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ATA urges improvement to border infrastructure and procedures
Monday, 02 November 2009 00:00

Improving the security and efficiency of freight transportation across borders will require more funds for infrastructure, more reasonable enforcement of trade security program rules, and giving the lead role in coordinating federal efforts to the Department of Homeland Security (DHS) and its Customs and Border Protection (CBP) agency, Celadon Group Inc. Chairman and CEO Stephen Russell told a congressional panel today.

Speaking on behalf of the American Trucking Associations (ATA), Russell told the House Subcommittee on Border, Maritime and Global Counterterrorism, House Homeland Security Committee that “closer cooperation and understanding between industry and government will yield an even higher degree of security at our nation’s borders and will improve cross-border operations and the international supply chain.”

The head of the Indianapolis-based trucking company praised the development of low-risk and trustedtraveler programs such as Free and Secure Trade (FAST) and the Customs-Trade Partnership Against Terrorism program (C-TPAT). To participate in FAST, motor carriers must become C-TPAT certified and their drivers must undergo a background check. Carriers benefit by expedited clearance of their equipment, driver, and cargo—as long as it belongs to a C-TPAT importer—in addition to getting access to a lane dedicated for FAST participants.

But today, “the biggest challenge trucking companies continue to face with the C-TPAT/FAST program is the lack of ‘true’ FAST lanes,” said Russell. “This results in low-risk C-TPAT carriers being stuck in the same traffic as non-C-TPAT certified carriers.”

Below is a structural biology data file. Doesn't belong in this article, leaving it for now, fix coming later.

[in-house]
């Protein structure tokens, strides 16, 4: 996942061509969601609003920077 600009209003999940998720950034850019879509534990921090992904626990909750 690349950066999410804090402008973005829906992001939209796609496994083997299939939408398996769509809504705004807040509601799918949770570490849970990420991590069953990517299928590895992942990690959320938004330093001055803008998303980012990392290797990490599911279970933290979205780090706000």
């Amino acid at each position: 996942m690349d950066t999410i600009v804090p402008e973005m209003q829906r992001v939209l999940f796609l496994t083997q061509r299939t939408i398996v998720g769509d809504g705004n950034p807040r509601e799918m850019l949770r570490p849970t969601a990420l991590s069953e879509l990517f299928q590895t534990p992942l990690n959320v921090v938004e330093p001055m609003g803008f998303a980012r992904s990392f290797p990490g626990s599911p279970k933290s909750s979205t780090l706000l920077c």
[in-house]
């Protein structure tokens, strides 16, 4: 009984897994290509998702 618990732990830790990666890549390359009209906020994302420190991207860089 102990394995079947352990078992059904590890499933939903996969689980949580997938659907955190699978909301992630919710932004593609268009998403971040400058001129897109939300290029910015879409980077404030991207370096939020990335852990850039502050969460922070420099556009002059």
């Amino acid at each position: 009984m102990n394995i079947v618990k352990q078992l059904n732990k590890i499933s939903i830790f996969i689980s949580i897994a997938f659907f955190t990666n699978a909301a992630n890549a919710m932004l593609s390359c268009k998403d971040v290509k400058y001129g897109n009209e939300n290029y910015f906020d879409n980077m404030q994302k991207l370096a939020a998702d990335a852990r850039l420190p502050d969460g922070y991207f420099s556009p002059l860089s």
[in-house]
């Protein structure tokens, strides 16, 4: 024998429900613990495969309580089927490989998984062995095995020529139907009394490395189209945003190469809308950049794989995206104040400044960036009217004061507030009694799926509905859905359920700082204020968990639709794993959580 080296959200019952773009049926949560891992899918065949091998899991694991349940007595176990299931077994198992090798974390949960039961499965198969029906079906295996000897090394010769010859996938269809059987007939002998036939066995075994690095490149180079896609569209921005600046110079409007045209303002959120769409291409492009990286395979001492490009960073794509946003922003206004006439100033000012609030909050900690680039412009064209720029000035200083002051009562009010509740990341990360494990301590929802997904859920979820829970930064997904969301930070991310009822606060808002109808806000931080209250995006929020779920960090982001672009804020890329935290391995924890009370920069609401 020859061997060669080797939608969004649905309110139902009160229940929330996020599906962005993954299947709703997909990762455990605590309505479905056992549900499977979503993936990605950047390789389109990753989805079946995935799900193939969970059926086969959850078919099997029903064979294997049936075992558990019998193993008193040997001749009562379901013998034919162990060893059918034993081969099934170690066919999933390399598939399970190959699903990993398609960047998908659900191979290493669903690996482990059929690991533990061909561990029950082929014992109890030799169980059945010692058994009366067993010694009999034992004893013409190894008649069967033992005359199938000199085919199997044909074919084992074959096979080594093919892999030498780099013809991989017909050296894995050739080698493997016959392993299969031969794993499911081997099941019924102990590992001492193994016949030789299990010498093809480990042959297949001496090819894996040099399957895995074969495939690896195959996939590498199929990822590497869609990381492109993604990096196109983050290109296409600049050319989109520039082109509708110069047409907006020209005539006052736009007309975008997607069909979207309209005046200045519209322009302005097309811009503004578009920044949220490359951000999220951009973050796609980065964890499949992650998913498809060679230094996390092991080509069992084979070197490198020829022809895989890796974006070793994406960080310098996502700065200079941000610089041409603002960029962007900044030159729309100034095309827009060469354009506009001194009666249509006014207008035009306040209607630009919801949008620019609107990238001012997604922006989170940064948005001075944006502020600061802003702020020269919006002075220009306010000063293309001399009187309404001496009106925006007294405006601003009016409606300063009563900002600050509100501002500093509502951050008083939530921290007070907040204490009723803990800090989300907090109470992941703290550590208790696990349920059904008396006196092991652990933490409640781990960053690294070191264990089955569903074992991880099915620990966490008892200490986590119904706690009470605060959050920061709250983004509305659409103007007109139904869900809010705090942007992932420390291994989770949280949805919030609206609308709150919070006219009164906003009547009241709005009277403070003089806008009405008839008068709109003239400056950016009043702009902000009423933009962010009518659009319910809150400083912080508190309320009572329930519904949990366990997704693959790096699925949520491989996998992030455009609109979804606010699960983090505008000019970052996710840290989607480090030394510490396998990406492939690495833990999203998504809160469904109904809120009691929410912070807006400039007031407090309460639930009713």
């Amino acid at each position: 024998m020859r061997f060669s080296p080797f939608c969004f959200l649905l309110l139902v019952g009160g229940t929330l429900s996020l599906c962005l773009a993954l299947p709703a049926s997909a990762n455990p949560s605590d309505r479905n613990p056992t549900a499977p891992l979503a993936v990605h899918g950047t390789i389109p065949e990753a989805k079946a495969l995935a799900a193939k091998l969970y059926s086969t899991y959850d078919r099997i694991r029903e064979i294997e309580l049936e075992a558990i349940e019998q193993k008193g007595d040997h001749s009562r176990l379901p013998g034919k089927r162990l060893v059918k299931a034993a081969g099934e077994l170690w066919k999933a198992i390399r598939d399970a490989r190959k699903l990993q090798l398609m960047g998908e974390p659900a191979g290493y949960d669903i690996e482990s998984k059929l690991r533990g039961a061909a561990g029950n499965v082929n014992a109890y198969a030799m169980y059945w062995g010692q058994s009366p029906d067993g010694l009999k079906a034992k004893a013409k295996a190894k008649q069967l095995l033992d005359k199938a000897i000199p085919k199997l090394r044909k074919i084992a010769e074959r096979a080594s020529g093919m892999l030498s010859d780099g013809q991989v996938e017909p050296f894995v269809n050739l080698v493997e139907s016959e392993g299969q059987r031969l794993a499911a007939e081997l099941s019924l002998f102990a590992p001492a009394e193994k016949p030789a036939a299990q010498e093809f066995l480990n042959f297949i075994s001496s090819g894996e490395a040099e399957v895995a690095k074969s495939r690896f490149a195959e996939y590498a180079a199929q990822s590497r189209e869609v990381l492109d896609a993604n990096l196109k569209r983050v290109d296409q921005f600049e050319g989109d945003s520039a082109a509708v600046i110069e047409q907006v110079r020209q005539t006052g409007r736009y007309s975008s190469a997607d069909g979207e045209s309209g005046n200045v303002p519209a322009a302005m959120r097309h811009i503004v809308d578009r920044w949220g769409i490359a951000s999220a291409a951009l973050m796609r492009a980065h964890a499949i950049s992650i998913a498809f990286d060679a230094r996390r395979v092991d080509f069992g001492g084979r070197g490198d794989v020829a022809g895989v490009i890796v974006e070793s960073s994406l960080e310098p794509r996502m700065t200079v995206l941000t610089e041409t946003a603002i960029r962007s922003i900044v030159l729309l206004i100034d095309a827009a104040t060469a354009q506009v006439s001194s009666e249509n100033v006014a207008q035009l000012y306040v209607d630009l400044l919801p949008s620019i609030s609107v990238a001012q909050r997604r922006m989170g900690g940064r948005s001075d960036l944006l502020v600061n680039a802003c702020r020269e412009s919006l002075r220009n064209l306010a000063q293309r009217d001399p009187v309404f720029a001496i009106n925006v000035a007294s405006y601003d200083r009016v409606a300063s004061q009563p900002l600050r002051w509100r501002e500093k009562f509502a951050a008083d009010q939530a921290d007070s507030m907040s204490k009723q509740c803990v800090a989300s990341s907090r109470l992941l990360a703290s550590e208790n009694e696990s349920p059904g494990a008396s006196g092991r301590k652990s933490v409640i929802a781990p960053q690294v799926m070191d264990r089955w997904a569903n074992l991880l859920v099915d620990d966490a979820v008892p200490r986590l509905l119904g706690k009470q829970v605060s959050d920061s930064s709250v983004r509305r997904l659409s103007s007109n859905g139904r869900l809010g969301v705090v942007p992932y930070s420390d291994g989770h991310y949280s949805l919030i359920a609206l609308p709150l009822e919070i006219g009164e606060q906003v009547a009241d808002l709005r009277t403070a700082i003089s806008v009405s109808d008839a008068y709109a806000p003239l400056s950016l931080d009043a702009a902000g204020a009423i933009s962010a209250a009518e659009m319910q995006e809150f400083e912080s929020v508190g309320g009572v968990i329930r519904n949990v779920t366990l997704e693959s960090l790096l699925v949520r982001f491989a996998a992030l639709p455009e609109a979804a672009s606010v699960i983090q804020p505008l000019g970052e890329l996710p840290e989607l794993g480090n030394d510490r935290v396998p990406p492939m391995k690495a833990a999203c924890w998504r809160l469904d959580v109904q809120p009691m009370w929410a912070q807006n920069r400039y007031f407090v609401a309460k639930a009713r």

“The end goals of security and efficiency are not mutually exclusive. Though it is impossible to achieve absolute security without bringing trade to a standstill, we can greatly reduce the potential of being targeted by our enemies by managing risk, increasing security awareness among company personnel, and implementing simple cost-effective security measures,” Russell said.

Russell said that another problem with the C-TPAT program is that a single security incident can result in the immediate revocation of a carriers’ C-TPAT status, even before an investigation. If an inspection finds contraband on a C-TPAT carrier’s truck, the carrier can be suspended from the program without knowing if the contraband was placed on the truck during loading of freight or at another point in the supply chain.

ATA has proposed that if a C-TPAT carrier security incident is the company’s first, then CBP should consider investigating first, instead of immediately suspending the carrier. If the investigation shows the carrier was not at fault, it would be put on probation. If the investigation shows a carrier willfully disregarded C-TPAT Minimum Security Criteria, CBP could suspend the carrier and require it to reapply and undergo again a full validation of program requirements.

Russell praised development of Automated Commercial Environment (ACE), an electronic manifest system that captures trade data, clears cargo entering the US, and provides CBP an improved system for targeting, risk analysis, and release of cargo.

“The trucking industry encourages the US government, in cooperation with both Canada and Mexico, to improve and to facilitate the capture and exchange of information on goods and people crossing our land borders,” Russell said. ATA recommends that the US government quickly implement the Smart Border Accord between the US and Canada, the 22 Point Plan between the US and Mexico, and recommendations of the North American Security and Prosperity Partnership. (ATA)

American Journal of Transportation, 11/2/2009